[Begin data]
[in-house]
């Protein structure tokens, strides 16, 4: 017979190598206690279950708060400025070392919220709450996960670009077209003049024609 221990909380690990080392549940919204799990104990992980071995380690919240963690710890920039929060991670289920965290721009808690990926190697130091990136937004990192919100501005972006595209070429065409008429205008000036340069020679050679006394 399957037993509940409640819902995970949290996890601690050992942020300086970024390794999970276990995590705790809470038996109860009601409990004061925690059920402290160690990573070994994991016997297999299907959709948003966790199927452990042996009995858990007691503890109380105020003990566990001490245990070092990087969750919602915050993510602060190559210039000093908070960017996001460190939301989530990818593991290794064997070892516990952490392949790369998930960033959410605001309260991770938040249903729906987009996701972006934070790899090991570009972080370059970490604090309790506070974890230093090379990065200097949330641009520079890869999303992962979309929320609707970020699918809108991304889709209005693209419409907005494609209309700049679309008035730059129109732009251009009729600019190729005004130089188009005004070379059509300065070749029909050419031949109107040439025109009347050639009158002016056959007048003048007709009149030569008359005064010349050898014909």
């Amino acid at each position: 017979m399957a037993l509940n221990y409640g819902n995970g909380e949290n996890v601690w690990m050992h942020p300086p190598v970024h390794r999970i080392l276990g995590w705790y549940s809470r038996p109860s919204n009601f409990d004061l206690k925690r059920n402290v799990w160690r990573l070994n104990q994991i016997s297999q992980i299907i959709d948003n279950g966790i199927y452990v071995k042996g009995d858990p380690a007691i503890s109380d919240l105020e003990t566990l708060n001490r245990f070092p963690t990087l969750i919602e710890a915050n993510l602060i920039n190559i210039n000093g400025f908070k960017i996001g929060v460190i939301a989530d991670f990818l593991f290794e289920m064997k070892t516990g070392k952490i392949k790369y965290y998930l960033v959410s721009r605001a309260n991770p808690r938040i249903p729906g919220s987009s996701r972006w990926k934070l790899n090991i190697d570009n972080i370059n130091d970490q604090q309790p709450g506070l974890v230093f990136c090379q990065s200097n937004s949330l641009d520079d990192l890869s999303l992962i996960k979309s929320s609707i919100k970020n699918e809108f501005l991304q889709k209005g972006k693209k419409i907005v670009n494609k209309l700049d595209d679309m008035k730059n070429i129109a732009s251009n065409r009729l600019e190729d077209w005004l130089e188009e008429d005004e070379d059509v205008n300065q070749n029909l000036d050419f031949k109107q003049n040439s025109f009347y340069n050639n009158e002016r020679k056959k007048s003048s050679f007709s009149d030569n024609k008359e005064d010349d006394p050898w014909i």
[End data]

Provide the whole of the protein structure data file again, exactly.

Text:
[in-house]
């Protein structure tokens, strides 16, 4: 017979190598206690279950708060400025070392919220709450996960670009077209003049024609 221990909380690990080392549940919204799990104990992980071995380690919240963690710890920039929060991670289920965290721009808690990926190697130091990136937004990192919100501005972006595209070429065409008429205008000036340069020679050679006394 399957037993509940409640819902995970949290996890601690050992942020300086970024390794999970276990995590705790809470038996109860009601409990004061925690059920402290160690990573070994994991016997297999299907959709948003966790199927452990042996009995858990007691503890109380105020003990566990001490245990070092990087969750919602915050993510602060190559210039000093908070960017996001460190939301989530990818593991290794064997070892516990952490392949790369998930960033959410605001309260991770938040249903729906987009996701972006934070790899090991570009972080370059970490604090309790506070974890230093090379990065200097949330641009520079890869999303992962979309929320609707970020699918809108991304889709209005693209419409907005494609209309700049679309008035730059129109732009251009009729600019190729005004130089188009005004070379059509300065070749029909050419031949109107040439025109009347050639009158002016056959007048003048007709009149030569008359005064010349050898014909």
């Amino acid at each position: 017979m399957a037993l509940n221990y409640g819902n995970g909380e949290n996890v601690w690990m050992h942020p300086p190598v970024h390794r999970i080392l276990g995590w705790y549940s809470r038996p109860s919204n009601f409990d004061l206690k925690r059920n402290v799990w160690r990573l070994n104990q994991i016997s297999q992980i299907i959709d948003n279950g966790i199927y452990v071995k042996g009995d858990p380690a007691i503890s109380d919240l105020e003990t566990l708060n001490r245990f070092p963690t990087l969750i919602e710890a915050n993510l602060i920039n190559i210039n000093g400025f908070k960017i996001g929060v460190i939301a989530d991670f990818l593991f290794e289920m064997k070892t516990g070392k952490i392949k790369y965290y998930l960033v959410s721009r605001a309260n991770p808690r938040i249903p729906g919220s987009s996701r972006w990926k934070l790899n090991i190697d570009n972080i370059n130091d970490q604090q309790p709450g506070l974890v230093f990136c090379q990065s200097n937004s949330l641009d520079d990192l890869s999303l992962i996960k979309s929320s609707i919100k970020n699918e809108f501005l991304q889709k209005g972006k693209k419409i907005v670009n494609k209309l700049d595209d679309m008035k730059n070429i129109a732009s251009n065409r009729l600019e190729d077209w005004l130089e188009e008429d005004e070379d059509v205008n300065q070749n029909l000036d050419f031949k109107q003049n040439s025109f009347y340069n050639n009158e002016r020679k056959k007048s003048s050679f007709s009149d030569n024609k008359e005064d010349d006394p050898w014909i």